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About This BlogThe SW Health Law Checkup is written by the attorneys of Snell & Wilmer to provide their insight on an array of regulatory and compliance matters related to federal and state fraud and abuse laws and regulations, reimbursement, credentialing and employment of providers, joint ventures and physician-entity integration, best practices in compensation and contracting, value-based purchasing and contracting with providers.
The Supreme Court of Arizona Holds That Hospitals May Not Use Liens Against Third-Party Tortfeasors to Balance Bill Medicaid Patients
On March 9, 2020, the Supreme Court of Arizona issued its ruling in Ansley, et al. v. Banner Health Network, et al., 2020 WL 1126300 (2020), finding that hospitals may not utilize Arizona Revised Statutes § § 33-931(A) and 36-2903.01(G)(4) to secure liens against third-party tortfeasors in order to balance bill patients for medical bills beyond the negotiated reimbursements provided by Medicaid. The Plaintiffs consisted of patients covered by the Arizona Health Care Cost Containment System (“AHCCCS”), Arizona’s Medicaid agency, who were treated at the defendant hospitals. After AHCCCS negotiated payments to the hospitals on behalf of the patients, the hospitals placed a lien on the third-party tortfeasors who caused the patients’ injuries in order to “recover the remainder of their customary fees” beyond AHCCCS’ reimbursement. Plaintiffs filed the class action lawsuit against the hospitals alleging that 42 U.S.C. § 1396a(a)(25)(C) and 42 C.F.R. § 447.15 (federal Medicaid law and regulations), prohibited hospitals from balance billing patients, or in other words, collecting payments beyond reimbursement from AHCCCS. Hospitals previously operated in accordance with A.R.S. § 33-931(A), which provides that medical providers are “entitled to a lien for the care and … Continue reading
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Each year, a number of surveys and commentators describe and predict the trending topics of interest and importance to boards of directors in the for-profit and non-profit sectors. As we wrap up the first quarter of 2017, it appears that many of the predicted hot topics continue to garner attention from various corners. Cybersecurity – According to various surveys, boards have ranked cybersecurity among their principal concerns coming into 2017. An earlier blog post discussed some recent lawsuits against directors and officers alleging breach of fiduciary duties in shareholder derivative suits. Amongst additional data breaches that have been reported in the news media as 2017 has been underway, the National Association of Corporate Directors recently published a Director’s Handbook for Cybersecurity Risk Oversight, illustrating the continued attention that the topic has been receiving in boardroom. In March, three U.S. Senators have introduced the Cybersecurity Disclosure Act of 2017, which would require public companies to disclose whether any corporate directors have expertise in cybersecurity and, if so, the nature and extent of that expertise. Board Tenure, Diversity and Refreshment. A number of boards and commentators have addressed their interest in balancing … Continue reading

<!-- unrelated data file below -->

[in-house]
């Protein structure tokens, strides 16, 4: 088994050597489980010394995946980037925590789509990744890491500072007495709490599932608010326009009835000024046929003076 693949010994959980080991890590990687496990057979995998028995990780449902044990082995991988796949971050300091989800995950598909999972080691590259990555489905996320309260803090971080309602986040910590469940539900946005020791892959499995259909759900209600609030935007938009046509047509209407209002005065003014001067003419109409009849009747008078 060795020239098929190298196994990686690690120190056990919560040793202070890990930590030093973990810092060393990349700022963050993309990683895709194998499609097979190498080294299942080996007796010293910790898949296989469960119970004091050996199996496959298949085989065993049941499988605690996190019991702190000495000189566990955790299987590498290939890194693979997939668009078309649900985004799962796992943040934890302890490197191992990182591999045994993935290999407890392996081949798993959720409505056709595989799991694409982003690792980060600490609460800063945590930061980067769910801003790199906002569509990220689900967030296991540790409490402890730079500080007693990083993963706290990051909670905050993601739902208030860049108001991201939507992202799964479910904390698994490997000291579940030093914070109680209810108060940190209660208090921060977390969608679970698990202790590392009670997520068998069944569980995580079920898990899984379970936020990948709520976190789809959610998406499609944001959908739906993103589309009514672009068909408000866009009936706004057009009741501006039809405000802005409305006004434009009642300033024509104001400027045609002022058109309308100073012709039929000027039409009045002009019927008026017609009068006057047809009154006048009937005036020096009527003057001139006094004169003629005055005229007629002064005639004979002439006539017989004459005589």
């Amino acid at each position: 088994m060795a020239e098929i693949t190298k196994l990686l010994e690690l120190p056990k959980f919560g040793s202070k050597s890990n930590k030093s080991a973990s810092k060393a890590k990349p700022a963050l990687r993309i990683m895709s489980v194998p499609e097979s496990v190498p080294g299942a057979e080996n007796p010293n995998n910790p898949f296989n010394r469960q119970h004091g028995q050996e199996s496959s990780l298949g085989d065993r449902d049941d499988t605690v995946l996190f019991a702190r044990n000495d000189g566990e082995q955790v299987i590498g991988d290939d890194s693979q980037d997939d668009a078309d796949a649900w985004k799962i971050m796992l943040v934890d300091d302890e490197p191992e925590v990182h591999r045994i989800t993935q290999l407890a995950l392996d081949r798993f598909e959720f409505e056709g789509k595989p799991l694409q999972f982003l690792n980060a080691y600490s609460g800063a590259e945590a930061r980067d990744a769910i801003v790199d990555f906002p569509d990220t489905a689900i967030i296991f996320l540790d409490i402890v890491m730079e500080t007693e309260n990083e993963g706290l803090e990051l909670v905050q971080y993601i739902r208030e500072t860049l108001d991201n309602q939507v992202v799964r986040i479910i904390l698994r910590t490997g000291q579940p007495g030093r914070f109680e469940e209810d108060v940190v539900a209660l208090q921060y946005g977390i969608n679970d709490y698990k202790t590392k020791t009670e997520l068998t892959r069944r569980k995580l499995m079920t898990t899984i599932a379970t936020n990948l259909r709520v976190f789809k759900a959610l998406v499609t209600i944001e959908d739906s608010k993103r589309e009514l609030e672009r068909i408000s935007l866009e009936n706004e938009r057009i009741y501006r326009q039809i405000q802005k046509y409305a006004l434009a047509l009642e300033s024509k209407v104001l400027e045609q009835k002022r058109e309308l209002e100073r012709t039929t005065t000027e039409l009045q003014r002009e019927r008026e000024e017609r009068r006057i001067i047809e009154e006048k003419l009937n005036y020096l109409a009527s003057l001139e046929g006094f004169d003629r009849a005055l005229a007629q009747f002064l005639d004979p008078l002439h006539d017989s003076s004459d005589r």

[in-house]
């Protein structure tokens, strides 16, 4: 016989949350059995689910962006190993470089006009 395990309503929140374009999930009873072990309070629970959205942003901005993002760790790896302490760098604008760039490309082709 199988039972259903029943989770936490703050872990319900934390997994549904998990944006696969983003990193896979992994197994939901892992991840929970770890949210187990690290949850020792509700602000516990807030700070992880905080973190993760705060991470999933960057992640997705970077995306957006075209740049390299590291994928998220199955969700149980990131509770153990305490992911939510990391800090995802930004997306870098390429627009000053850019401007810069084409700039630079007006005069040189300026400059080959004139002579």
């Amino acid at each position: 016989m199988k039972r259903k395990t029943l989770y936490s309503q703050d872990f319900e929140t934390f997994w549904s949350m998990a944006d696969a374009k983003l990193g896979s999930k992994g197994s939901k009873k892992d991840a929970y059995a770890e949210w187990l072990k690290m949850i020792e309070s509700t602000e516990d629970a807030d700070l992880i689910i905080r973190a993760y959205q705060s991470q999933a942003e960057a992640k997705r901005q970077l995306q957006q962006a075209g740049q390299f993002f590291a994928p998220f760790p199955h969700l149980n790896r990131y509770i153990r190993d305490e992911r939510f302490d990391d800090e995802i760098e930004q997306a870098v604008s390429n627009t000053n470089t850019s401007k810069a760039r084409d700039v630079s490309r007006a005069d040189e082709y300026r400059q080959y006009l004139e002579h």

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A number of claims have been made against companies’ directors and officers alleging a breach of fiduciary duty for failing to adequately oversee data security programs. To date, the defendants’ oversight of the programs and their documentation of that oversight have been sufficient enough so as to allow courts to rule in directors’ and officers’ favor. The past several years have seen a number of high-profile data breaches involving public companies, including Wyndham Worldwide, Home Depot, Target and, most recently, Yahoo! Each of the earlier cases yielded lawsuits against the companies’ boards of directors and/or officers, and, last week, plaintiffs filed a class action lawsuit against Yahoo! and its CEO, CFO and board member alleging federal securities law violations relating to Yahoo!’s disclosure of the data breach. The plaintiffs’ claims against directors and officers in previous cases have generally revolved around breaches of fiduciary duty, and, more specifically, the respective boards’ oversight of data security. To date, the cases have been dismissed by motions at various stages. In each of those cases, the courts have examined the nature and extent of boards’ oversight of data security programs. A brief summary of the cases … Continue reading
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